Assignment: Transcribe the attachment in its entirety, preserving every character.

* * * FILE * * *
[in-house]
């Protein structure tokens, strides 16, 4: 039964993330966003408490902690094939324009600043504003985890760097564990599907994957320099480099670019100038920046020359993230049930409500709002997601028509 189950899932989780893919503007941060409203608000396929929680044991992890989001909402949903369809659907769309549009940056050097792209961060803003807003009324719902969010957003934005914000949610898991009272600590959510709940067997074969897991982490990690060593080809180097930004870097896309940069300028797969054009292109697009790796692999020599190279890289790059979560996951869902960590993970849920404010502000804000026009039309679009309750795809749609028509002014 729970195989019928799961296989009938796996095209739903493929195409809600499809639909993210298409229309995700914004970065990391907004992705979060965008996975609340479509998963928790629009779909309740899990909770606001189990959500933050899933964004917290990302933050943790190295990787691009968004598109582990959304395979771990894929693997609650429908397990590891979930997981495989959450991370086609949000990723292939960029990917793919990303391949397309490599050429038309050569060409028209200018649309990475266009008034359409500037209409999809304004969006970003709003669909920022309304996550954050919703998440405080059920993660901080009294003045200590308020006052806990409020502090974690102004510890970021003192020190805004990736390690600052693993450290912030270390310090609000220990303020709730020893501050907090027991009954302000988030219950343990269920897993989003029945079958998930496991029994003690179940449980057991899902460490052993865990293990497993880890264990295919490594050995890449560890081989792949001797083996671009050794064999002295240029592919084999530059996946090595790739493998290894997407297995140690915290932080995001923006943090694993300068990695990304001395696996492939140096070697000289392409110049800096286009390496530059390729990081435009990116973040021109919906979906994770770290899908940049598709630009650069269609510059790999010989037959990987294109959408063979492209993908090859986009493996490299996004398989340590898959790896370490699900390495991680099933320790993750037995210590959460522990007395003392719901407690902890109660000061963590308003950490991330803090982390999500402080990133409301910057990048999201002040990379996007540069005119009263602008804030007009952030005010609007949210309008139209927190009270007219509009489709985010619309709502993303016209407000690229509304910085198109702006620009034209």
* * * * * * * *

[in-house]
């Protein structure tokens, strides 16, 4: 039964993330966003408490902690094939324009600043504003985890760097564990599907994957320099480099670019100038920046020359993230049930409500709002997601028509 189950899932989780893919503007941060409203608000396929929680044991992890989001909402949903369809659907769309549009940056050097792209961060803003807003009324719902969010957003934005914000949610898991009272600590959510709940067997074969897991982490990690060593080809180097930004870097896309940069300028797969054009292109697009790796692999020599190279890289790059979560996951869902960590993970849920404010502000804000026009039309679009309750795809749609028509002014 729970195989019928799961296989009938796996095209739903493929195409809600499809639909993210298409229309995700914004970065990391907004992705979060965008996975609340479509998963928790629009779909309740899990909770606001189990959500933050899933964004917290990302933050943790190295990787691009968004598109582990959304395979771990894929693997609650429908397990590891979930997981495989959450991370086609949000990723292939960029990917793919990303391949397309490599050429038309050569060409028209200018649309990475266009008034359409500037209409999809304004969006970003709003669909920022309304996550954050919703998440405080059920993660901080009294003045200590308020006052806990409020502090974690102004510890970021003192020190805004990736390690600052693993450290912030270390310090609000220990303020709730020893501050907090027991009954302000988030219950343990269920897993989003029945079958998930496991029994003690179940449980057991899902460490052993865990293990497993880890264990295919490594050995890449560890081989792949001797083996671009050794064999002295240029592919084999530059996946090595790739493998290894997407297995140690915290932080995001923006943090694993300068990695990304001395696996492939140096070697000289392409110049800096286009390496530059390729990081435009990116973040021109919906979906994770770290899908940049598709630009650069269609510059790999010989037959990987294109959408063979492209993908090859986009493996490299996004398989340590898959790896370490699900390495991680099933320790993750037995210590959460522990007395003392719901407690902890109660000061963590308003950490991330803090982390999500402080990133409301910057990048999201002040990379996007540069005119009263602008804030007009952030005010609007949210309008139209927190009270007219509009489709985010619309709502993303016209407000690229509304910085198109702006620009034209």